Luckily for us, we follow a savior who excelled at living that way. Jesus ate with the tax collectors he should have shunned for colluding with the Roman occupiers and stealing from the people; he sat and talked with the woman at the well even though as a Samaritan she was considered an idolater; he spent time with and touched those considered unclean due to illness; he let his hungry disciples pick leftover grain on the Sabbath; he healed on that holy day when no work was to be done.
Jesus consistently chose the healing, well-being, and inclusion of God’s beloved children over following rules – even well-intentioned, holy rules.
Speaking of rules, abortion laws have been in the news a lot lately. I know many of us here have engaged in passionate arguments about the subject either online or in real life.
While I hold my own passionate views about it, I’m not here to tell you which position you should hold. As I often say, it’s not my job to tell you what to think; it’s my job to help us consider how we can live out our faith in every area of our lives, up to and including politics. Many of us feel deep discomfort at the controversy that comes with mixing politics and faith. But our faith should speak to and inform every aspect of who we are, just as Jesus’ did; if we’re limiting it to Sunday mornings and mealtime grace, we’re selling ourselves short.
So on Wednesday night at Bible study, we got to talking about abortion. (If you didn’t know, Bible study is where all the fun happens.) And although I’d done research about the biblical underpinnings of positions on both sides – the sanctity of life, the dignity of allowing people to choose what happens to their bodies – that’s not where our conversation went. Instead of debating which side is the Christian approach (spoiler – they can both be), we talked about how the Bible can help us to face impossible decisions like medical termination from a place of faith. And we wondered whether, instead of calling us to passionately defend our version of the rules, Jesus might be calling us to something much harder: to actually live the grace and compassion and sacrificial love we profess to believe in.
We live in a cult of opinions. Thanks to the echo chamber of biased media, the lure of attacking others behind the shield of social media, and the ever-widening division of our country along political, race, class, and religious lines, it has become all too easy to identify ourselves by those opinions. Cancel culture, stans, and internet trolls all encourage us to stake a position and stand by it, come hell or high water. And often we are all too ready to claim moral superiority based on having the “right” opinion, reducing everything to “us” and “them,” and demonizing those on the other side as idiots, uneducated, or downright hateful.
In other words, we cling to our version of the “rules,” living in a constant cycle of attack and defense, instead of pausing to consider whether such divisions and reactivity are a trap – a paralysis.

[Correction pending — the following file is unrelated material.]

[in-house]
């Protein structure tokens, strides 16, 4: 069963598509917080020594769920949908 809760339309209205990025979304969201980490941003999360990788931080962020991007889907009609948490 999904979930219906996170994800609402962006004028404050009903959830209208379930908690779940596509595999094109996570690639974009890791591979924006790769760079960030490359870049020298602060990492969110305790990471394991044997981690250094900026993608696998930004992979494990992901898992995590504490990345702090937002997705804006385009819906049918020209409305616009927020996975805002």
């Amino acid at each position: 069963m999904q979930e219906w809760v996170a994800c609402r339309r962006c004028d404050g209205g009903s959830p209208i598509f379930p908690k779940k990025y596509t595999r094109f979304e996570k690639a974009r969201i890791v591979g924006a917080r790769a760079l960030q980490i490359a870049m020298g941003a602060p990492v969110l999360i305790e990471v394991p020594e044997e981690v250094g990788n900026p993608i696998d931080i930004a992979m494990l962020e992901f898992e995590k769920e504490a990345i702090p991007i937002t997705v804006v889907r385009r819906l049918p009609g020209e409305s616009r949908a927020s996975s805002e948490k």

There are those of us who are pro-life, who believe with all our hearts that each person is created, as it says in Genesis, in the image of God, and that that precious personhood comes into being early in the womb.
What if Jesus is calling us as pro-life people to foster or adopt a child who was born of an unexpected pregnancy and who would otherwise face a lifetime of trauma and upheaval because abortion wasn’t available? What if Jesus is calling us to open our wallets or our government’s coffers to women who face such pregnancies but who don’t have the financial means or social support to raise children – particularly children we might be used to consigning to impoverished neighborhoods and bad schools and a lifetime of decreased opportunity?
Then there are those of us who are pro-choice, who believe with all our hearts that, like the woman about to be stoned for adultery in the Gospel of John, women are unfairly being shamed and criminalized for their actions – or for the actions of men who aren’t made to answer for their choices like women are.
What if Jesus is calling us as pro-choice people to accompany a woman through her own gut-wrenching decision, to hold her hand through the procedure, to sit face to face with the enormity of what choice can look like? What if Jesus is calling us to create and fund mental health resources to help women traumatically affected by abortion make their way towards healing, even though it’s politically detrimental to acknowledge that they exist?
More sacrificially, maybe Jesus is calling those of us who are pro-choice to fundraise for a pro-life religious group that provides a home for mothers who choose to continue unexpected pregnancies, even though we strongly oppose their teachings. Maybe Jesus is calling those of us who are pro-life to hold a woman’s hand in the doctor’s office while she has her abortion, offering our compassion to her even though we vehemently disagree with her choice.
You see, friends, we follow a challenging savior, one who’s always breaking rules and flipping paradigms and asking us to cherish our love for others over our own sense of rightness. This Jesus is always calling us to question whether our deeply held opinions have become our idols. He’s always inviting us down off our soapboxes and out into the crowd, ready to be his body, to live our love in a messy, complicated world – even when it’s inconvenient, distasteful, or even offensive for us to do so. Especially then.
Jesus was – and still is – the king of loving people who sometimes choose a different way than what he desires for them. And thank God – because at some point, maybe even frequently, that includes every one of us.
In our shouting at one another about the correct way to honor God’s message as it pertains to abortion – or anything else – let us strive, then, to follow our king’s example, cherishing his invitation to love over and above our inclination to judge. For that is the only way to avoid spiritual paralysis – which, after all, is the far worse fate.